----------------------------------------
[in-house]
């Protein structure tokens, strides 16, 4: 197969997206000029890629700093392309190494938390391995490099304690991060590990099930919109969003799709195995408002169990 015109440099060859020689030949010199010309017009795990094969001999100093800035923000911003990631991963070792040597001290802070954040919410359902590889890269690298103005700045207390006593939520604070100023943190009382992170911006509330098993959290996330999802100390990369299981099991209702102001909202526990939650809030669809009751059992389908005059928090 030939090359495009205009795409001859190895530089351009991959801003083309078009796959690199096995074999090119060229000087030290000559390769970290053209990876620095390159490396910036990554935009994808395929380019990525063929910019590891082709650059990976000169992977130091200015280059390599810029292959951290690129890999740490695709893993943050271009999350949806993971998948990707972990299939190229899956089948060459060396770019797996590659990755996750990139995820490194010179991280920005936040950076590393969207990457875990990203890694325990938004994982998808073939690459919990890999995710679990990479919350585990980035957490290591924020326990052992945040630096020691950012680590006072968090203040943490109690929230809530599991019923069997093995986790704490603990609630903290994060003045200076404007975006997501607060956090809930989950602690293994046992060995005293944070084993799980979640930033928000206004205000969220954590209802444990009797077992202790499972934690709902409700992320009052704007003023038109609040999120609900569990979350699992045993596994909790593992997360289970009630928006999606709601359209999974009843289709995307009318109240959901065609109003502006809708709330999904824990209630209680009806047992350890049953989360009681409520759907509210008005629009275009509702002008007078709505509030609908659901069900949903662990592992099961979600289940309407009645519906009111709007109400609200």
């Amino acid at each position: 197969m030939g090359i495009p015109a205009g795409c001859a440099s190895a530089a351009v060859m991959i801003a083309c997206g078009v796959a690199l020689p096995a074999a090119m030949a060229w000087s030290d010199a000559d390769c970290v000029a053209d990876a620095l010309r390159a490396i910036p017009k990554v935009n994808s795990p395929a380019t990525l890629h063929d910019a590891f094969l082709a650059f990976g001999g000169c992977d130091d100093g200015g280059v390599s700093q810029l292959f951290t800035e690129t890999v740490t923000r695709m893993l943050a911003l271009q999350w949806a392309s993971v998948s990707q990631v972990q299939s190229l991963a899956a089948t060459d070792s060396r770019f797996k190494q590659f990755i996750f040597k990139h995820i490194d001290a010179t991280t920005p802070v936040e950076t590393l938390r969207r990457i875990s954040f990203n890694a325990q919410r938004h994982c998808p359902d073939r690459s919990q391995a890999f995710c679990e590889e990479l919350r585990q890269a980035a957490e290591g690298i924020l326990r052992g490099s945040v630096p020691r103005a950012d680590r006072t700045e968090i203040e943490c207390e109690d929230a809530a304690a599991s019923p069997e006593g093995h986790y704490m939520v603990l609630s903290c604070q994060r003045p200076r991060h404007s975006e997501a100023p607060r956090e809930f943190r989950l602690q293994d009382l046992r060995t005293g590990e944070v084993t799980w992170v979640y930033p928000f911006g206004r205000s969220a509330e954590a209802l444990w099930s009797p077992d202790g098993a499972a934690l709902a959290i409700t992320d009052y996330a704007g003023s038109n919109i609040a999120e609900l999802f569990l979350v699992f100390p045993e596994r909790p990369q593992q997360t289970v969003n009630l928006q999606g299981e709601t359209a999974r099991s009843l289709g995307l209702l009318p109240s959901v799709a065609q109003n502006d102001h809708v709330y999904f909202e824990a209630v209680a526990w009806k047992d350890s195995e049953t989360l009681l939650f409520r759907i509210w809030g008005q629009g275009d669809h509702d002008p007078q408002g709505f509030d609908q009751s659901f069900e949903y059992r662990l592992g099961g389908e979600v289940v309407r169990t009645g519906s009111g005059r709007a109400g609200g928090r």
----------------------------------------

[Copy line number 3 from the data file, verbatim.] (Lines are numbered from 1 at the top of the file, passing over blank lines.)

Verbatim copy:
């Amino acid at each position: 197969m030939g090359i495009p015109a205009g795409c001859a440099s190895a530089a351009v060859m991959i801003a083309c997206g078009v796959a690199l020689p096995a074999a090119m030949a060229w000087s030290d010199a000559d390769c970290v000029a053209d990876a620095l010309r390159a490396i910036p017009k990554v935009n994808s795990p395929a380019t990525l890629h063929d910019a590891f094969l082709a650059f990976g001999g000169c992977d130091d100093g200015g280059v390599s700093q810029l292959f951290t800035e690129t890999v740490t923000r695709m893993l943050a911003l271009q999350w949806a392309s993971v998948s990707q990631v972990q299939s190229l991963a899956a089948t060459d070792s060396r770019f797996k190494q590659f990755i996750f040597k990139h995820i490194d001290a010179t991280t920005p802070v936040e950076t590393l938390r969207r990457i875990s954040f990203n890694a325990q919410r938004h994982c998808p359902d073939r690459s919990q391995a890999f995710c679990e590889e990479l919350r585990q890269a980035a957490e290591g690298i924020l326990r052992g490099s945040v630096p020691r103005a950012d680590r006072t700045e968090i203040e943490c207390e109690d929230a809530a304690a599991s019923p069997e006593g093995h986790y704490m939520v603990l609630s903290c604070q994060r003045p200076r991060h404007s975006e997501a100023p607060r956090e809930f943190r989950l602690q293994d009382l046992r060995t005293g590990e944070v084993t799980w992170v979640y930033p928000f911006g206004r205000s969220a509330e954590a209802l444990w099930s009797p077992d202790g098993a499972a934690l709902a959290i409700t992320d009052y996330a704007g003023s038109n919109i609040a999120e609900l999802f569990l979350v699992f100390p045993e596994r909790p990369q593992q997360t289970v969003n009630l928006q999606g299981e709601t359209a999974r099991s009843l289709g995307l209702l009318p109240s959901v799709a065609q109003n502006d102001h809708v709330y999904f909202e824990a209630v209680a526990w009806k047992d350890s195995e049953t989360l009681l939650f409520r759907i509210w809030g008005q629009g275009d669809h509702d002008p007078q408002g709505f509030d609908q009751s659901f069900e949903y059992r662990l592992g099961g389908e979600v289940v309407r169990t009645g519906s009111g005059r709007a109400g609200g928090r």